The announcement of any From Software game always brings with it rumours, speculation, and analysis. So it is now with the announcement of Elden Ring—a collaborative effort between Dark Souls creator, Hidetaka Miyazaki, and A Song of Ice and Fire author, George R. R. Martin.
Although so little is yet available about the game—just the trailer (below) and two interviews—I can’t help but add my own speculations to the mix. As it is, I’ve been a fan of the Soulsborne games since Demon’s Souls, and to me it seems like Elden Ring is going to be a culmination of all of Miyazaki’s work since that title’s release. So I have quite a few ideas about what From Software is planning with this new IP. Read more… ›
J. R. R. Tolkien once wrote in a letter to a fan, “Part of the attraction of The L. R. [Lord of the Rings] is, I think, due to the glimpses of a large history in the background: an attraction like that of viewing far off an unvisited island, or seeing the towers of a distant city gleaming in a sunlit mist. To go there is to destroy the magic, unless new unattainable vistas are again revealed” (The Letters of J. R. R. Tolkien; letter #247, bottom pg 333).
It’s for this same reason, I believe, George R. R. Martin insists on not presenting a factual history of his Song of Ice and Fire series (The World of Ice and Fire being told from the perspective of a character in that world; vulture.com/2014/11/George-rr-martin-new-book.html). It’s partly why, in my opinion, the second trilogy of Star Wars films was so unsuccessful (aside from the obvious storytelling faults). The rumours I heard about the Clone Wars had built up a story in my imagination greater than anything George Lucas could have presented to me.
Sometimes that little bit of unknown information can be infinitely more enticing than the fully revealed truth. It’s what makes history so intriguing. We can never know all of the answers for a certainty. It’s this precise device which draws players into the stories of the Dark Souls games and their related titles (collectively called the Soulsborne series), and it’s the way the stories are presented which creates such an immersive experience for the player. Read more… ›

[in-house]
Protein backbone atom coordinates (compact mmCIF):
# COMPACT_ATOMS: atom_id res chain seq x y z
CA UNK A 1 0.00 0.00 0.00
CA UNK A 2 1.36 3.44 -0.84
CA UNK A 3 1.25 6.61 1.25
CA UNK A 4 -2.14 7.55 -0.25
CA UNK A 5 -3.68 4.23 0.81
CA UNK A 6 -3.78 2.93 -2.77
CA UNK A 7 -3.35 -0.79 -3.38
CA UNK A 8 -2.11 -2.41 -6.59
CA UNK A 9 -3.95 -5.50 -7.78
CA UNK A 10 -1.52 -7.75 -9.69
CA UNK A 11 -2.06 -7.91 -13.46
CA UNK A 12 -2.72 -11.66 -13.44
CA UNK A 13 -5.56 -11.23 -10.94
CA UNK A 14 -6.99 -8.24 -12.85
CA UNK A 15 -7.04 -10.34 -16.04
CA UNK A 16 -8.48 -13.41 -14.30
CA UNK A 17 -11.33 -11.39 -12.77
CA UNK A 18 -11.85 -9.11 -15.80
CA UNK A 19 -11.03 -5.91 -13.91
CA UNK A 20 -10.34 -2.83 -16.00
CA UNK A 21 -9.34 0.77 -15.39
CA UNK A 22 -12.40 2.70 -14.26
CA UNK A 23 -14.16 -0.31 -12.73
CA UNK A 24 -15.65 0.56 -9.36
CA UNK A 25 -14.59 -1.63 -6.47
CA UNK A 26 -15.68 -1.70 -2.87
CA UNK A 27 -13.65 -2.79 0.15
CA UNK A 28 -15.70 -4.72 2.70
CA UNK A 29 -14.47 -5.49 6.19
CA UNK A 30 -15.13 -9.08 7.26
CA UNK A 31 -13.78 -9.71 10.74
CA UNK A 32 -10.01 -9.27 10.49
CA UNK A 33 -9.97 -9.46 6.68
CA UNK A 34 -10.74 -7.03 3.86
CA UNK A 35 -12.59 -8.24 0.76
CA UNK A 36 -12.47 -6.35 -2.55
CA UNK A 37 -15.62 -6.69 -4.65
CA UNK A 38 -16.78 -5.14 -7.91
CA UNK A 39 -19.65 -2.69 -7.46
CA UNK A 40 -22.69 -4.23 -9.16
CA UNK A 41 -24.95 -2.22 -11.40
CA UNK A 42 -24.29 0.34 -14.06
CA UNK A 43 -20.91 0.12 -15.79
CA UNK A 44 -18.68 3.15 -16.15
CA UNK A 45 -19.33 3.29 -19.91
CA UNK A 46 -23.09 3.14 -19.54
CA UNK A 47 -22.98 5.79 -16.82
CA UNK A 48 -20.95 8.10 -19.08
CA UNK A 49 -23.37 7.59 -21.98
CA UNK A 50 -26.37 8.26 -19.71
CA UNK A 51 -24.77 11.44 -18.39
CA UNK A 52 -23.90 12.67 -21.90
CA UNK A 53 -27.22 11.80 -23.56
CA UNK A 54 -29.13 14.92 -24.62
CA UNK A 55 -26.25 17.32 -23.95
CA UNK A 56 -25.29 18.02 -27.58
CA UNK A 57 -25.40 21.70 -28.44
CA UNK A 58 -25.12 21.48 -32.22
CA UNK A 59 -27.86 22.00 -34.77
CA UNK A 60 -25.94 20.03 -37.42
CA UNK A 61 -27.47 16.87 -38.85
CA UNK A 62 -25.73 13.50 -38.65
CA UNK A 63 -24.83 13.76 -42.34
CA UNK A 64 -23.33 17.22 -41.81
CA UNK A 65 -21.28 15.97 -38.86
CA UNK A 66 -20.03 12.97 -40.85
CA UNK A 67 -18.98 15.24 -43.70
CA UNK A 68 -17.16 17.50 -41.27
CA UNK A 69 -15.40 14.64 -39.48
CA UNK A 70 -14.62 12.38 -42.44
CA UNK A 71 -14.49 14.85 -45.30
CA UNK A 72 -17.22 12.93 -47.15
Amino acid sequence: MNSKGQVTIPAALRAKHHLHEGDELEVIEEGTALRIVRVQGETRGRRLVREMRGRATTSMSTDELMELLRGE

It’d been two years since I had been to Baltimore for the Comic-Con, and I was looking forward to going back. I have a number of fans that travel for the show, and I’ve always really enjoyed doing it. There’s a unique atmosphere at the show, as it’s large enough to be considered a large convention yet there’s a sense familiarity usually found only at smaller shows. It’s always been one of my favourites, and it holds the distinction of being both the first show I ever travelled for (beyond the New York-New Jersey area) and the show where I met my publisher, Bill Campbell (Rosarium Publishing), two years ago. That said, it’s also now the first show I ever missed a year of attending and then returned to, and for that reason, I was a bit nervous as to how the show would go for me.
It was five years ago this month (July 2011) that I began preparing for my second New York Comic Con appearance. I had decided beforehand to dedicate the entire summer to getting new work ready. This included new prints, my first (and, to date, only) sketchbook (for sale, that is) and a collapsible banner to draw people to my table. Amongst the pieces I created that summer were an unused cover idea I had wanted to submit to Planet Lovecraft Magazine (before it closed its doors) of Cthulhu sitting in an armchair in Victorian attire, reading a copy of the magazine and an acrylic painting of a nameless Indian female warrior. Read more… ›